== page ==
The man accused of stabbing novelist Salman Rushdie last week in western New York pleaded not guilty to second-degree attempted murder and assault charges on Thursday and was held without bail, Reuters reported.
Hadi Matar, 24, is accused of wounding Rushdie, 75, on Friday just before the "The Satanic Verses" author was to deliver a lecture on stage at an educational retreat near Lake Erie.
Matar was arraigned at the Chautauqua County Courthouse on an indictment returned earlier in the day by a grand jury that charged him with one count of second-degree attempted murder, which carries a maximum sentence of 25 years in prison, and one count of second-degree assault.
Judge David Foley ordered Matar to have no contact with Rushdie and agreed to a request by his defense lawyer to issue a temporary gag order barring the parties from discussing the case in the media. He said he would consider the defense's request to release Matar on bail.
Matar's next court appearance was scheduled for Sept. 22.
Eyewitnesses said that Rushdie was stabbed 10 to 15 times during Friday’s attack. Rushdie fell to the floor immediately, as the attacker was restrained, they added.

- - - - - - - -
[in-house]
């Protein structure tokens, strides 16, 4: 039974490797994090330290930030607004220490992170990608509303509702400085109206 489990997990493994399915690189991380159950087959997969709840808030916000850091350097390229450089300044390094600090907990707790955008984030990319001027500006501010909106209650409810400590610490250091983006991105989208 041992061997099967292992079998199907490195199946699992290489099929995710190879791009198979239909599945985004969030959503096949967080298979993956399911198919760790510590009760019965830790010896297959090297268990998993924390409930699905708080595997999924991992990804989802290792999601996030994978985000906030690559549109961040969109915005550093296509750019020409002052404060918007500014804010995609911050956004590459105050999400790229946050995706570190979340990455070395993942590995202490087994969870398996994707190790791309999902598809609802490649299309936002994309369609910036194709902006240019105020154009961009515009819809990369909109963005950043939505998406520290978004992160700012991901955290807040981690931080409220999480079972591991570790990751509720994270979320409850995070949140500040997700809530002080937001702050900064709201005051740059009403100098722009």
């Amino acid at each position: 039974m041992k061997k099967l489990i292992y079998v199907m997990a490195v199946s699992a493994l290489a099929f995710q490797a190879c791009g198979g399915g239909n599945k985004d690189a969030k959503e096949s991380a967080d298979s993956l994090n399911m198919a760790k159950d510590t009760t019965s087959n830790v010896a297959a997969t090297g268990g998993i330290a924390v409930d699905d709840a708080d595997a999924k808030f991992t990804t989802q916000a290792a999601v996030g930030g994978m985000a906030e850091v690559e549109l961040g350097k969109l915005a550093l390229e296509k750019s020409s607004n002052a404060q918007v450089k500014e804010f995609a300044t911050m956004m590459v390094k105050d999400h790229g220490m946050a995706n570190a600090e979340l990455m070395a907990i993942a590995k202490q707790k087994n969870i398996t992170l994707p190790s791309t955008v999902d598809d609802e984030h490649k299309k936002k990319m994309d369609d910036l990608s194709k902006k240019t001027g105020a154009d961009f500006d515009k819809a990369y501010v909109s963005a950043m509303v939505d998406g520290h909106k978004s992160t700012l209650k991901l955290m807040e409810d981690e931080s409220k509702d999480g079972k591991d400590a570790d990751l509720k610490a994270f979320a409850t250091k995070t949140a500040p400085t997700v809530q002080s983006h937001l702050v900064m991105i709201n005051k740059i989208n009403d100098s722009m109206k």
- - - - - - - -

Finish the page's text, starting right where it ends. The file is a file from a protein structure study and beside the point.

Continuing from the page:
Rushdie, who was taken to hospital by helicopter and treated for stab wounds to his liver, arm, and one eye, may lose the use of one of his eyes.
Speaking on Wednesday to The New York Post, Matar said he didn’t think the author would survive.
The 24-year-old wouldn’t say if he was inspired by the late Iranian supreme leader Ayatollah Ruhollah Khomeini issuing a fatwa, or edict, calling for Rushdie’s death in 1989.
“I respect the ayatollah. I think he’s a great person. That’s as far as I will say about that,” Matar replied, noting he only “read a couple pages” of Rushdie’s controversial novel.
Rushdie since 1989 has been the target of an Iranian fatwa calling for his murder for allegedly blaspheming Islam and its prophet Mohammed in his book "The Satanic Verses."
In 2012, an Iranian foundation added another $500,000 to the reward for killing Rushdie, raising the total bounty for his death to $3.3 million.
Rushdie spent a decade in hiding after Iran's spiritual leader, Ayatollah Ruhollah Khomeini, issued the 1989 fatwa against him for his book.
Although Iran's foreign ministry in 1998 assured Britain that Iran would do nothing to implement the fatwa, current supreme leader Ayatollah Ali Khamenei in January 2005 reaffirmed that Rushdie was considered an apostate whose murder was authorized under Islam.